Use of formaldehyde gives a superior initial bonding, while glu-taraldehyde appears to have greater durability in vivo.12,13 A combination was, therefore, considered for optimal adhesive properties. The G/R/F glue, after disappearing from the surgical scene for some time, was re-introduced by a French group as GRFG (also then called the French glue) in 1979. The French group, Guilmet et al.15 described its use in aortic dissection. In 1982, a clinical series in aortic surgery involving the use of GRFG as an adjunct to prosthetic graft implantation was published by Bachet et al.70 Another series described the technique of complete re-fixation of the dissected layers in the ascending aorta and the aortic arch without any prosthetic material.71,72 Bellotto et al?3 studied pneumostasis of injured lung in rabbits with Gelatin-Resorcinol-Formaldehyde-Glutaraldehyde tissue adhesive. They evaluated the ability of the adhesive to seal incisional air leaks promptly in the lungs of rabbits during persistent ventilation and positive intratracheal pressure. They also assessed the shelf life of the non-proprietary formula by testing its efficacy at intervals and established a technique for application of the adhesive. They found it to be an effective pneumostatic giving a consistent decrease in the magnitude of air leak and complete pneumostasis in most of the cases, in the presence of clinically relevant positive pressure ventilation. In 2000, Nomori et al.74 used GRFG glue for sealing pulmonary air leakage during lung surgery. They mixed formaldehyde-glutaraldehyde jelly with 2.5% carboxymethylcellulose to increase its viscosity. They found the glue to be safe and effective in preventing pulmonary air ijr leakage from deeply cut lung. In 1999, Hata et al.75 concluded that the glue was good enough for improving long-term survival and to reinforce the diseased aortic wall after surgery for type-A aortic dissection, but it was not found to have sufficient haemostatic effect for use in anastomosed stitches from the outer side of the aortic wall.
In 1998, the authors, R. P. Singh et al., tested the efficacy of this promising glue as a haemostatic agent, sealant, and tissue adhesive in the liver of rat in an experimental setting in the Animal House of J. N. Medical College, Aligarh Muslim University, India. Gelatin/Resorcinol/Aldehyde (GRA) glue was prepared in two separate forms, i.e. the adhesive and the activator. The adhesive was prepared by mixing gelatin and resorcinol in 5:1 ratio weight/volume (w/v) and diluting the mixture with distilled water to a concentration of 60% w/v. A mixture of formaldehyde (9.25%) and glutaraldehyde (25%) in 9:1 ratio (volume/volume) was used as the activator to initiate cross-linking. The adhesive was packed in plastic syringes and the activator in medicine droppers. Both were to be mixed in equal volumes, just prior to application. Twenty-eight albino rats, weighing 125 to 150 grammes were used for this study. They were divided into four groups: A, B, C, and D, each comprising of seven rats. The rats were anaesthetised with ketamine. The abdomen was opened by a 5 cm long right subcostal incision, and the liver was exposed. While supporting it with a finger behind it, a wedge defect, about 1cm long and 0.5 cm deep was created in its most accessible part, usually the median lobe or the left lateral lobe. Profuse bleeding often ensued and was controlled by:
1. Applying freshly constituted and activated GRA glue on the cut surfaces.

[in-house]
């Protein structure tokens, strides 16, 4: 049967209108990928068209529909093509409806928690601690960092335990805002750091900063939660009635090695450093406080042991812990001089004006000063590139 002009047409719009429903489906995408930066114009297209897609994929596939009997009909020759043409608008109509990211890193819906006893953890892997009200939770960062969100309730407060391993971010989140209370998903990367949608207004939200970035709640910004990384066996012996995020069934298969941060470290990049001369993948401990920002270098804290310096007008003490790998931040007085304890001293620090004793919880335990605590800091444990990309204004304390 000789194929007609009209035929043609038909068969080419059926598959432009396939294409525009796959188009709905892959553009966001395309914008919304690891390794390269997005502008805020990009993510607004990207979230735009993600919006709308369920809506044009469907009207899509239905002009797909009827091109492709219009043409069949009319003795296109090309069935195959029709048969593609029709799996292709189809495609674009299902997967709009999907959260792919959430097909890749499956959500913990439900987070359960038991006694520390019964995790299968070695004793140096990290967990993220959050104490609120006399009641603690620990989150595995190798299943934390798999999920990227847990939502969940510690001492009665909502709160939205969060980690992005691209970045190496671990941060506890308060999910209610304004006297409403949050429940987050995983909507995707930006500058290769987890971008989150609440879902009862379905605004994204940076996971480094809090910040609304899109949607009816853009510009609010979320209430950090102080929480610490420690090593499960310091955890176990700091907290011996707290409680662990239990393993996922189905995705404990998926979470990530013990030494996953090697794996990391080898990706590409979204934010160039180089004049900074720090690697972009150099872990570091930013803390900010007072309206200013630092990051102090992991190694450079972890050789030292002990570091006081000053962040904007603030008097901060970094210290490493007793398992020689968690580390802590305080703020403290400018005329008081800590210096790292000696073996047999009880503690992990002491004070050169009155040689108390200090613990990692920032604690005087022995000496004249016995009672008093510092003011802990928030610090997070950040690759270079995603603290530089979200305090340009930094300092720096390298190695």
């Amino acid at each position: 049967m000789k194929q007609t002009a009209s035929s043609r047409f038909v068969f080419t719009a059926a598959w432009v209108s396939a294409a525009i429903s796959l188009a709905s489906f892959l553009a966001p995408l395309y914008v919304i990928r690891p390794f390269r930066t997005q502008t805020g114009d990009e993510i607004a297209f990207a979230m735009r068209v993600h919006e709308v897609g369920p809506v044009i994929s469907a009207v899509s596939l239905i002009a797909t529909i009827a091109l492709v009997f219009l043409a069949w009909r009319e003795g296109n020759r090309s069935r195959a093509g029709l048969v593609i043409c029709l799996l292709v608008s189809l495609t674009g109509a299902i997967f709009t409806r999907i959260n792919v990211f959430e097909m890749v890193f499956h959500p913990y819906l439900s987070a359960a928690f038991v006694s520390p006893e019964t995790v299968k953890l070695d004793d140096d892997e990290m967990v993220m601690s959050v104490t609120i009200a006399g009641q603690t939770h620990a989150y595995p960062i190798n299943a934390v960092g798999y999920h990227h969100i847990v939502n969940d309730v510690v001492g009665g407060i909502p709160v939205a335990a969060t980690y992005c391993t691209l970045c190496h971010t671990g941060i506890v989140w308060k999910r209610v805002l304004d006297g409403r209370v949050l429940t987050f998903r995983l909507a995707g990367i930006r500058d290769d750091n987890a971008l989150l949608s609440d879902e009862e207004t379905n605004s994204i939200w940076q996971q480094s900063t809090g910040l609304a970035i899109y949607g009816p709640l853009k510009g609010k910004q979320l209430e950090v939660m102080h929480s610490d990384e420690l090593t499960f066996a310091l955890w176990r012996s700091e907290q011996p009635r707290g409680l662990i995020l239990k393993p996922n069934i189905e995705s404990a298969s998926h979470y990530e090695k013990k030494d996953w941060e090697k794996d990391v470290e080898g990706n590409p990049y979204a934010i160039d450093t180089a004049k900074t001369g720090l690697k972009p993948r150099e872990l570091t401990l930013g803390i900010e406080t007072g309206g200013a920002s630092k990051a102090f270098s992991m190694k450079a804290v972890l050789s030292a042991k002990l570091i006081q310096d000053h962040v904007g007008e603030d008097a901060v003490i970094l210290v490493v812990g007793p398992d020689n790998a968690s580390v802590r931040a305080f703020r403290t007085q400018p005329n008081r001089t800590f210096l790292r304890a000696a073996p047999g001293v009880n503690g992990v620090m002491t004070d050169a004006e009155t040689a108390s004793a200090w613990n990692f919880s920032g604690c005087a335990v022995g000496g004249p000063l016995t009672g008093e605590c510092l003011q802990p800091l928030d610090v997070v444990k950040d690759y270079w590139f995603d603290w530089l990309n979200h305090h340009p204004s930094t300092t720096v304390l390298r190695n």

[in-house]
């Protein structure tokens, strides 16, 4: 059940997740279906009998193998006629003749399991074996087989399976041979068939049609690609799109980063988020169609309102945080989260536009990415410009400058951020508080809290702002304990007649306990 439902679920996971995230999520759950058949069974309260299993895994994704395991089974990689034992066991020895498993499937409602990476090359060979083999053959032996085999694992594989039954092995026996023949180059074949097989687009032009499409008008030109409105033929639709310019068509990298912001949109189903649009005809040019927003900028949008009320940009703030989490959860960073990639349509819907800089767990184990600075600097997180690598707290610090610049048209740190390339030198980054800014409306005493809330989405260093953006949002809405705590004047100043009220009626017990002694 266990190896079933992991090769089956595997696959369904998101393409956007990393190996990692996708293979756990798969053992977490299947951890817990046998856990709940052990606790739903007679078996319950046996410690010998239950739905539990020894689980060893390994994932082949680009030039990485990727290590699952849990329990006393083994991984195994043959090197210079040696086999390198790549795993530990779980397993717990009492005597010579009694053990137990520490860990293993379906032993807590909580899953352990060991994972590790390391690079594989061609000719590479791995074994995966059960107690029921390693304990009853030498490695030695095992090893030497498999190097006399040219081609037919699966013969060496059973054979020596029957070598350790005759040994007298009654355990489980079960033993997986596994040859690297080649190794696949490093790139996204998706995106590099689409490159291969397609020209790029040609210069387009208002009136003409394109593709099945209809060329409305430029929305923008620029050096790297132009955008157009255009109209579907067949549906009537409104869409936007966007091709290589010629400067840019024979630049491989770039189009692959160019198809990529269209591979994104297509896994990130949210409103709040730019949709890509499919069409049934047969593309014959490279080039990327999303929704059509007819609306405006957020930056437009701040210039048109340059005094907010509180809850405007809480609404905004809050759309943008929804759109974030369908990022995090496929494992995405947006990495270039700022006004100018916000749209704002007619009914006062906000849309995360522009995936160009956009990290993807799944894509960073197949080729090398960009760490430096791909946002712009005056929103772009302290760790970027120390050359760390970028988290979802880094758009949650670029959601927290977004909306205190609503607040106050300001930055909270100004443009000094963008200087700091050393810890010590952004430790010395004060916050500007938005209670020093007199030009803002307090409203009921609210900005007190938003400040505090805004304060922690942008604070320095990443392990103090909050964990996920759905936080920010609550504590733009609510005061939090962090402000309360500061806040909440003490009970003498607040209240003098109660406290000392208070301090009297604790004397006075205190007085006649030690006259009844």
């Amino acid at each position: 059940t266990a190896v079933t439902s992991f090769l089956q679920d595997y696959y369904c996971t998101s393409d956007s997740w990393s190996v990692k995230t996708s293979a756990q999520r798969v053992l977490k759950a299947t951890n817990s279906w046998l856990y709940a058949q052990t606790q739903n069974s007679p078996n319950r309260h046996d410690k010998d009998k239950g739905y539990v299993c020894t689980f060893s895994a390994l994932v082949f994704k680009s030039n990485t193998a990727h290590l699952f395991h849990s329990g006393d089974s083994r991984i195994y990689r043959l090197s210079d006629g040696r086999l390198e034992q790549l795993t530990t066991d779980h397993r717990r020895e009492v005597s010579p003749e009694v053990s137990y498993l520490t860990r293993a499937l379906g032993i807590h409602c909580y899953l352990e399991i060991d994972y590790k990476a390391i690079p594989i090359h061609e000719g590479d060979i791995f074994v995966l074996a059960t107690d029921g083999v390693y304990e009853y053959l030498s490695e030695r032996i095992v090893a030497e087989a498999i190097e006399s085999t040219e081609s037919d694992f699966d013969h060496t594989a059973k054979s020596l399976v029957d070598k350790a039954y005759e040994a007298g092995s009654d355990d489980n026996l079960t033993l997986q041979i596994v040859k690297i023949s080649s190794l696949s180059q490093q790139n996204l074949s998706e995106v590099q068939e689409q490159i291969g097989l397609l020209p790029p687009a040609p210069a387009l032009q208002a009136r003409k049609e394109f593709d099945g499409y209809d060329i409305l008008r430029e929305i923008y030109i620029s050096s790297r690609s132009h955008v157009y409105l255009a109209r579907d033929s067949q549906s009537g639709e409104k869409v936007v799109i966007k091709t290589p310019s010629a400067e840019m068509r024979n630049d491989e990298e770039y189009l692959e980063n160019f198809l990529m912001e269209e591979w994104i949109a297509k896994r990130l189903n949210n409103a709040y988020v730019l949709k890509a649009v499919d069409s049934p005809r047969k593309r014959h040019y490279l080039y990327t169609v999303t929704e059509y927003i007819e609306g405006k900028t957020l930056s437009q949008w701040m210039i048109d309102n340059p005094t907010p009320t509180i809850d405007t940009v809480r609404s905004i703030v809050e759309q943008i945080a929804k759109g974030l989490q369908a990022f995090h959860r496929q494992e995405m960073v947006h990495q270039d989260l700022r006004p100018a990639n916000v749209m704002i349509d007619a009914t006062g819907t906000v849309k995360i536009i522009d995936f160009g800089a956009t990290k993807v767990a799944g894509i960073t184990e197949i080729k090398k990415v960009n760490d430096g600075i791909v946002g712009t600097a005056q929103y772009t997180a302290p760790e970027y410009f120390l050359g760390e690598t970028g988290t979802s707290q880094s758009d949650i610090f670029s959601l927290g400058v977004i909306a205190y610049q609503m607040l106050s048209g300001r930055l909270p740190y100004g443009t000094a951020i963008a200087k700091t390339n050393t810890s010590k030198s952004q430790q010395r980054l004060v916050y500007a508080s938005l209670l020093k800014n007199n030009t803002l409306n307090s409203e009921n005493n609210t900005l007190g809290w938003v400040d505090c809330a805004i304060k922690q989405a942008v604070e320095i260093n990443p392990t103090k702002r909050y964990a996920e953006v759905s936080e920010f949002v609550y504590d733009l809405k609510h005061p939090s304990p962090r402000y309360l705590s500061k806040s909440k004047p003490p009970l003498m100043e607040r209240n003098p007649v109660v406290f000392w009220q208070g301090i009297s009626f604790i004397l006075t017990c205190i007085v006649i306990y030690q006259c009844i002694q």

2. Applying proximal manual pressure on the liver to control oozing, if it was persistent.
3. If this failed, haemostasis was achieved by re-application of the glue.
The haemostasis achieved was graded as excellent (1), satisfactory (2), and poor (3).
The wedge of liver was, then, apposed with the defect in the liver having glue on its surface and held in place for some time. The pressure was released every 15 seconds, and the time taken for the adhesion of the two cut surfaces was noted. The liver was released and the abdomen closed in layers. Harvesting of the rats was undertaken on specific days for each group (group A-7 days, group B-14 days, group C-21 days, and group D-28 days). During autopsy, the site of repair was evaluated for its visibility, disruption, haematoma formation, adhesions, necrosis signs, and residual glue amount. Samples of the repaired segment of the liver were obtained for histopathological examination. During operations, haemostasis was excellent in most cases, except one where two applications of the glue were needed. Haemostasis was graded as excellent in 71.4%, satisfactory in 25.0%, and poor in 3.6% cases. Mean (± SD) time for tissue adhesion was 2.6 minutes (Range: 2.4 to 2.7 minutes). All except one rat maintained good general condition in the postoperative period. This rat, belonging to group A died six hours after operation, presumably due to anaesthetic complications. Five rats developed wound infection that was managed with systemic antibiotics and local povidone iodine. The site of repair was visible in 50.0% of cases on day 7, 28.5% each on days 14 and 21, and 14.3% on day 28. Visible adhesions decreased from 66.6% on day 7 to 28.5% on day 28. Residual glue was seen in 33.3% cases on day 7 and, in none, on day 28. In the rat that died at six hours, small haematoma and fissure at the site of repair were noted. No other rats showed signs of disruption of wound or haemorrhage at the wound site. No necrosis was seen in any case. There was no bile leakage in any of the cases studied, showing good sealant property of the glue. Residual glue was present even up to 28 days, although its amount gradually decreased from 83.3% on day 7 to 43.0% on day 28. Subcapsular haemorrhage was seen only in the cases seen early. The rat that died on day 0 had subcapsular haemorrhage; this was also seen in 83.3% cases on day 7, but in none of the cases on subsequent days. An acute inflammatory response with predominantly neutrophils, eosinophils, and RBCs was noted on days 0 to 7. Mononuclear cells from day 14 gradually replaced the cellular response onwards. There was no evidence of fibrosis in any of the cases on day 7. It was present in 28.6% cases on day 14 and in 85.7% cases on day 28. Necrosis was not seen in any of the cases, and there were no foreign body giant cells. On statistical analysis, a significant decrease in subcapsular haemorrhage was observed. The authors experienced initial difficulties commensurate with the learning curve in the study. Therefore, two applications of glue were required in some of the initial experiments. In all remaining cases, however, haemostasis achieved was excellent. The decreasing trend in visibility of site of repair and residual glue was seen with passage of time. Despite the fact that no residual glue was seen upon naked eye examination, it could be identified microscopically in 43% of cases on day 28. Evidently, longer follow-up is needed to determine the time frame within which the glue is completely absorbed. Other authors have reported microscopic evidence of glue up to six to 16 weeks in experiments involving organs in different animals. Koehnlein et al.,10 however, reported the absence of glue in four to six weeks. Ennker et al?% using GR-DIAL glue in rabbit lungs found good adaptation of surfaces and progressive disintegration of glue with time, with good bio-resorption, when the incision was closed with a thin layer of glue. These differences maybe explicable on differences in experimental methods, animals, and organs involved. In this experiment, adhesions were found to decrease with time. This was in keeping with the gradual absorption of the glue. A disproportionate amount of adhesions could be attributed to experimentalists' initial unfamiliarity with the procedure. Some adhesions in group A were also noted to be distant from the defect, perhaps due to spillage of glue. Barring these few initial cases, adhesions were limited to the site of repair. Furthermore, most of the adhesions were flimsy and could easily be separated with finger, causing no bleeding on separation. Several other authors have similarly reported no adhesions or a few flimsy adhesions at various sites in different experimental settings.12 A few, however, noted extensive sub-pericardial adhesions that were difficult to separate with finger.77 The divergent results are likely due to differences in experimental subjects and methods. GRA was found to provide excellent haemostasis and tissue adhesion. It had good sealant property. Mean time for tissue adhesion was 2.6 minutes. The bond formed was pliable flexible and not hard in consistency, as was in the case of plastic adhesives. No prior sterilisation of the GRA mixture was needed, perhaps on account of the bacteriostatic properties of resorcinol and the aldehydes. It did not produce any tissue necrosis in the liver. The glue is cheap and easily prepared and stored. It also has a good shelf life. Prior to its use in humans, however, further studies and long-term follow-up are needed to evaluate its carcinogenicity and teratogenicity.